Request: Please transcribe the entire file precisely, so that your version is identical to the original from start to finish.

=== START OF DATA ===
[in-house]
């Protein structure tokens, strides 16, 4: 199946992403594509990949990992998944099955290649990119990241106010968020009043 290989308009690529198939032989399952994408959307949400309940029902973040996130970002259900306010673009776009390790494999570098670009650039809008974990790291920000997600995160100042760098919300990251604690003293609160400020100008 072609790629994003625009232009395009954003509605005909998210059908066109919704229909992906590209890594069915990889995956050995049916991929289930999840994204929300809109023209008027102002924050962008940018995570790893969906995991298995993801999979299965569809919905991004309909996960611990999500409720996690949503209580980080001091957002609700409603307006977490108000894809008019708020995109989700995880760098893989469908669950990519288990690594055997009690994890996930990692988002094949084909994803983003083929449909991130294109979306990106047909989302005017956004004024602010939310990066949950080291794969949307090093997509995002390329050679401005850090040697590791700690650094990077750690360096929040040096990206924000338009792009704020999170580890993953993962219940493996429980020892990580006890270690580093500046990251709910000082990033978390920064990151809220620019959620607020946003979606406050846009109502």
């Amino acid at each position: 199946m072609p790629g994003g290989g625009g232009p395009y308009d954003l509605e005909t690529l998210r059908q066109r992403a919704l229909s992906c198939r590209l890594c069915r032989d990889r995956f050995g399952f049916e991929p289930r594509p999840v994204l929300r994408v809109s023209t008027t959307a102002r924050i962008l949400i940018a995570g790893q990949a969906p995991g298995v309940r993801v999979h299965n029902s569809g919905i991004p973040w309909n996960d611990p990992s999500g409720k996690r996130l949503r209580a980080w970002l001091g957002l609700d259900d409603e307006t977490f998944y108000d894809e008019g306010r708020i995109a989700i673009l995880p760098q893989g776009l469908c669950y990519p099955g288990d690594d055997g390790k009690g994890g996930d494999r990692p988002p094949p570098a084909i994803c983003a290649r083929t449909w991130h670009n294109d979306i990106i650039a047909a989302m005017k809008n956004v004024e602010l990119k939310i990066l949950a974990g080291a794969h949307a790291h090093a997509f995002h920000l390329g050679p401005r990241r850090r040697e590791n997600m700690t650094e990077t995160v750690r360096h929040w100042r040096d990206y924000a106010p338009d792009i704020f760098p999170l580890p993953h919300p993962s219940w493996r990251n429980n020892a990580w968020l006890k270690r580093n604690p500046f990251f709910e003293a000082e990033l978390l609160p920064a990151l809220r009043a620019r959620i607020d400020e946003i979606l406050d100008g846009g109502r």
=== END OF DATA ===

[in-house]
């Protein structure tokens, strides 16, 4: 199946992403594509990949990992998944099955290649990119990241106010968020009043 290989308009690529198939032989399952994408959307949400309940029902973040996130970002259900306010673009776009390790494999570098670009650039809008974990790291920000997600995160100042760098919300990251604690003293609160400020100008 072609790629994003625009232009395009954003509605005909998210059908066109919704229909992906590209890594069915990889995956050995049916991929289930999840994204929300809109023209008027102002924050962008940018995570790893969906995991298995993801999979299965569809919905991004309909996960611990999500409720996690949503209580980080001091957002609700409603307006977490108000894809008019708020995109989700995880760098893989469908669950990519288990690594055997009690994890996930990692988002094949084909994803983003083929449909991130294109979306990106047909989302005017956004004024602010939310990066949950080291794969949307090093997509995002390329050679401005850090040697590791700690650094990077750690360096929040040096990206924000338009792009704020999170580890993953993962219940493996429980020892990580006890270690580093500046990251709910000082990033978390920064990151809220620019959620607020946003979606406050846009109502």
């Amino acid at each position: 199946m072609p790629g994003g290989g625009g232009p395009y308009d954003l509605e005909t690529l998210r059908q066109r992403a919704l229909s992906c198939r590209l890594c069915r032989d990889r995956f050995g399952f049916e991929p289930r594509p999840v994204l929300r994408v809109s023209t008027t959307a102002r924050i962008l949400i940018a995570g790893q990949a969906p995991g298995v309940r993801v999979h299965n029902s569809g919905i991004p973040w309909n996960d611990p990992s999500g409720k996690r996130l949503r209580a980080w970002l001091g957002l609700d259900d409603e307006t977490f998944y108000d894809e008019g306010r708020i995109a989700i673009l995880p760098q893989g776009l469908c669950y990519p099955g288990d690594d055997g390790k009690g994890g996930d494999r990692p988002p094949p570098a084909i994803c983003a290649r083929t449909w991130h670009n294109d979306i990106i650039a047909a989302m005017k809008n956004v004024e602010l990119k939310i990066l949950a974990g080291a794969h949307a790291h090093a997509f995002h920000l390329g050679p401005r990241r850090r040697e590791n997600m700690t650094e990077t995160v750690r360096h929040w100042r040096d990206y924000a106010p338009d792009i704020f760098p999170l580890p993953h919300p993962s219940w493996r990251n429980n020892a990580w968020l006890k270690r580093n604690p500046f990251f709910e003293a000082e990033l978390l609160p920064a990151l809220r009043a620019r959620i607020d400020e946003i979606l406050d100008g846009g109502r």